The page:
I had been following this guy since over a year, when he announced his intention to complete what is known as the mountaineering grand slam (ie scaling all 14 mountains that are over 8000m, located in Nepal, Pakistan, and Tibet) in a mindboggling 7-month period! The previous record stands at 8 years. He was practically unknown then, and those who knew about it at the time dismissed it as ridiculous.
Fast forward to now, he has already completed his 11th- the 3 relatively easier ones are due this autumn- and has already become a force in his own right. The fan following has swelled, and the elite climbing community is watching him with keen interest and awe.
What is even more incredible is that he completed the first phase of his challenge (ie, 6 x 8000ers Everest, Lhotse, Kanchenjunga, Makalu, Dhaulagiri, Annapurna) in an unprecedented 31-day burst, including Everest, Lhotse, and Makalu in a ridiculous 48hrs.
Second phase of his challenge consisted of 5 8000ers (ie, K2, Nanga Parbat, Broad Peak, Gasherbrum 1, Gasherbrum 2) located in Pakistan, which was accomplished in 23 days flat.
Add to this, he was involved in 4 risky high altitude rescues that substantially reduced his pace. He is also credited with having taken that now infamous Everest traffic jam photo that so shocked the world and prompted heated discussions. He grins and says “I got slowed down by all those people and ended up directing traffic on the Hillary Step.”
After having whizzed through the first phase of his challenge, he was forced to call the whole thing off for lack of sponsorship, but sprang back to life when an angel funder came to the rescue.
In Pakistan, during the second phase of his challenge, when he arrived at the K2 base camp – following his climb on Gasherbrum 1 and 2 (G1, G2), just a couple of days before – only to find the numerous expedition teams packing up to leave due to what was said to be unfavourable conditions. Suddenly, the K2 base camp was buzzing again as he immediately led a team of Sherpas to forge a way to the top. It was virtually a cake walk for the rest to follow the next day on the ‘killer mountain’. Such was the power of his presence alone! 48 hrs later, he was on the top of Broad Peak!!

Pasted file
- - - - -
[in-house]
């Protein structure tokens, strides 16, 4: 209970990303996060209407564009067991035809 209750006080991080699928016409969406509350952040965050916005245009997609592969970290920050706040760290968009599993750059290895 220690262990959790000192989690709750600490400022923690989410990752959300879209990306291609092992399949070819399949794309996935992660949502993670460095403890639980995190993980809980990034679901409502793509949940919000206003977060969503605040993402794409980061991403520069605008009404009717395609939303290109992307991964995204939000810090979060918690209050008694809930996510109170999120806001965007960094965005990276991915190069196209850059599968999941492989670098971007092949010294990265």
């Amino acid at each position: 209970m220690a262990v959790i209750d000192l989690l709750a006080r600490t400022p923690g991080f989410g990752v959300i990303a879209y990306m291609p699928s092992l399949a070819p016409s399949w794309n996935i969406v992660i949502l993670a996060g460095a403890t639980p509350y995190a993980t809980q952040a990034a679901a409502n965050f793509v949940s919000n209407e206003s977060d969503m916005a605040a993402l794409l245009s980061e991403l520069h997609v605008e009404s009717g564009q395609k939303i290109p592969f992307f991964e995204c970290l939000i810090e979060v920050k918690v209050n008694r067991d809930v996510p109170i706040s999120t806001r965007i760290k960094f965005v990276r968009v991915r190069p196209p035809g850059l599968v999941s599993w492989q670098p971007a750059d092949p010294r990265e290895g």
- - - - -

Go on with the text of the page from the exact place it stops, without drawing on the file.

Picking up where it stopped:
Born into a humble family in a village at the foothill of the Annapurnas, he joined the Gurkha forces in the UK, and later served as a member of the highly coveted special forces SBS in the British Army. As if his physical achievements weren’t enough, he has a PhD too!
When this is achieved, personally I would say, this would go down arguably as the greatest endurance/athletic feat ever performed by mankind. His is a story of stamina, confidence, self-belief, setbacks, sacrifice, resilience, intelligence, grit, bravery, of epic proportion.
He has now set a new benchmark for human endurance which doesn’t seem likely to be emulated in any discipline anytime soon.
Here is the mountain man personified. This is Nirmal Purja, or NIMSDAI, (MBE).
Remember the name!!
All photo courtesy: @NimsPurja, Facebook.